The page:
I also can not praise the 24 – 70 enough the only possible replacement would be in the 24 – 105 but I do not know about the quality of that.

I used my 24 – 70 most of the time and you might think of that and a extension 1.4 or 2.0 but that again will downgrade the quality a little and loose you some f stop.

Still after my last hiking trip I would very much like to have something in the lightweight compact range like a rangefinder camera or my fine Mamyia 7.

by Kristjan Logason | 10 Jun 2009 20:06 | Reykjavik, Iceland | | Report spam→
BTW, why is film still being tossed around as an alternative to digital to save weight? The cost of memory is now below that of film (per exposure) and that doesn’t even account for the cost of processing. You don’t have to bring a laptop. Just load up on memory cards which will be cheaper than the equivalent amount of film, and it will take up much less space and weight, less hassle when flying, etc… etc..

by Tommy Huynh | 10 Jun 2009 23:06 | San Antonio, United States | | Report spam→
After a lot of thought I’ve decided to ditch the laptop…Instead I will use the Hyperdrive in combo with a Portable HD to store images & audio then transfer to cd as I go.

I feel lighter already !!

I’m still figuring out my camera combo…. but definitily will be 1x body & 2 lens thats it!

by Nick McGrath | 11 Jun 2009 02:06 | Melbourne, Australia | | Report spam→
Hi Nick

I travel around Asia last year for two months.
And had the same problem with packing but I ended up doing like this.

1 Canon Eos 5D
1 35mm f1,4
1 85mmf1,8
1 Roland Edirol sound recorder

I did not bring my laptop so what I did was that I brought my card reader and allot of cards and some recordable DVDs
When my cards were close to full I went to an internet cafe and burned some DVDs I send the DVDs to my parents by TNT currier

All the best

Thomas Sjørup

by Thomas Sjørup | 11 Jun 2009 07:06 | Copenhagen, Denmark | | Report spam→
When I’ve been overseas I’ve had 2 separate friends on 2 separate occasions in the asia area put their memory cards into a computer at a internet cafe and the computers just corrupted their cards and they lost everything… Something to keep in mind…

by Michael Franchi | 11 Jun 2009 09:06 | Brisbane, Australia | | Report spam→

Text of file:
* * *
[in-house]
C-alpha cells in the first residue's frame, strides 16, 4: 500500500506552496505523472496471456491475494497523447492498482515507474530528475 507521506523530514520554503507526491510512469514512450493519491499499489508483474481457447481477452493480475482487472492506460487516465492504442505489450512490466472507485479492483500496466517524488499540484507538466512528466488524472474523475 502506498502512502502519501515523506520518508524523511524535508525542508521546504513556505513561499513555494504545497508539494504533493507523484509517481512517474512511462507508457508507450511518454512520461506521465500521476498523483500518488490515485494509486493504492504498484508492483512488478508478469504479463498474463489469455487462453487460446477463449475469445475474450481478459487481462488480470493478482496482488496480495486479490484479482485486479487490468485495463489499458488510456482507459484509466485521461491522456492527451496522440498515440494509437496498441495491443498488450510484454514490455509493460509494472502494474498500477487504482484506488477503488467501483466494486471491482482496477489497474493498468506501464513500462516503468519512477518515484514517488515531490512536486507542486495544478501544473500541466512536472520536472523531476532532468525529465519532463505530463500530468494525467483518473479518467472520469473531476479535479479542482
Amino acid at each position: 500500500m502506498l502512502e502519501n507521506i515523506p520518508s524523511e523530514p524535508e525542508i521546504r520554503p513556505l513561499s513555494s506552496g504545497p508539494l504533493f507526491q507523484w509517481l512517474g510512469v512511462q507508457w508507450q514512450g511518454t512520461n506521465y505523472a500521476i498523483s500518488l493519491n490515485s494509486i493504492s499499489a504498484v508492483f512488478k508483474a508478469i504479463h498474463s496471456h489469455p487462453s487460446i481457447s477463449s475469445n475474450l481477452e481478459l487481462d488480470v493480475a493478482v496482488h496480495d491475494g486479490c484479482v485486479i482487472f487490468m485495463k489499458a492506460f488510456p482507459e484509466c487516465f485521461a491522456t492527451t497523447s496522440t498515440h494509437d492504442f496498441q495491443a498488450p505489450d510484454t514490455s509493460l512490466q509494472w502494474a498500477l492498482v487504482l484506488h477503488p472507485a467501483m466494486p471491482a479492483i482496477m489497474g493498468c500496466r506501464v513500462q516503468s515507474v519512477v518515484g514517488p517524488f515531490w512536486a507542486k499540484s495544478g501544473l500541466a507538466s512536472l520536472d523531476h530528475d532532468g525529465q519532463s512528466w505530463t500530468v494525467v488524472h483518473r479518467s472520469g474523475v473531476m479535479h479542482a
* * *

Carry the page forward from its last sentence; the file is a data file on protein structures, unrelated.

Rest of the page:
Nick, just came across these travel backpacks with facilities for camera kit. might be of some use for you :)


by Michael Franchi | 29 Jun 2009 00:06 | Brisbane, Australia | | Report spam→
Michael, those bps look great …

I ended up getting a standard run of the mill backpack 50litre version for my basic clothes & stuff …for my gear I decided to go with a maxpedition versi-pack


Its not specifically a camera bag, but I think it will work for me considering i am only packing 1 body & 2 lens. It has a few compartments which I can put my audio gear & other general stuff in it..

I recieve the bag today via snailmail ?? hopefully I have made the right choice !

by Nick McGrath | 29 Jun 2009 00:06 | Melbourne, Australia | | Report spam→
This is good stuff.

Kit: one slr and three lenses (24, 35, and 50). With the nikons thats a 35, 50 and 75. more than enough for low-key doc work and easily portable. A lot of CF cards ( have 36 gb worth). Use the vid cam for audio work (trust me it can be done). I would also look into a SB800 flash for some lit work.

Laptops: Id work off a small laptop that can run FCE (or Adobe Premiere elements) and PS Elements. With some tweaking you can also use Premeiere Elements for audio production. I have the hyperdrive and totally recommend it. However, i wouldnt change that hard drive on the road. just dump it to an external hard drive via the laptop. I use lightroom for most of image processing now. so stick to that.

Bags: one “day” bag for the kit and another slight larger one for the clothes and misc gear (like extra batteries and cables) to carry the stuff during transit.

Walking around: Wear a belt with a couple of pouches while walking around. As a precaution, the pouches should be “ratty.” Just saying.

Leave the laptop, bags and whatnot at the hotel and go shoot!

by Bill Putnam | 29 Jun 2009 03:06 (ed. Jun 29 2009) | Washington, DC, United States | | Report spam→
oh please, putnam! you know you’d bring some type 52 and a few 4×5 polaroid backs.

by Erin Siegal McIntyre | 29 Jun 2009 03:06 | New York, New York, United States | | Report spam→
hell yeah! and a giant tent to load 11×14 film holders for a pinhole camera! dig it!

by Bill Putnam | 29 Jun 2009 14:06 | Washington, DC, United States | | Report spam→

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Nick McGrath, Editorial Photographer Nick McGrath
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Sydney , Australia ( SYD )
Barry Milyovsky, totally unprofessional Barry Milyovsky
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New York , United States
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Bruxelles , Belgium
Nigel Amies, Photographer/writer Nigel Amies
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Tom Van Cakenberghe, Tom Van Cakenberghe
Kathmandu , Nepal
Tommy Huynh, Travel & Corporate Photog Tommy Huynh
Travel & Corporate Photog
Houston , United States
Hans Herbig, Photographer Hans Herbig
Munich , Germany ( MUC )
Kahtan Alamery, Kahtan Alamery
Topanga, California , United States
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News Photographer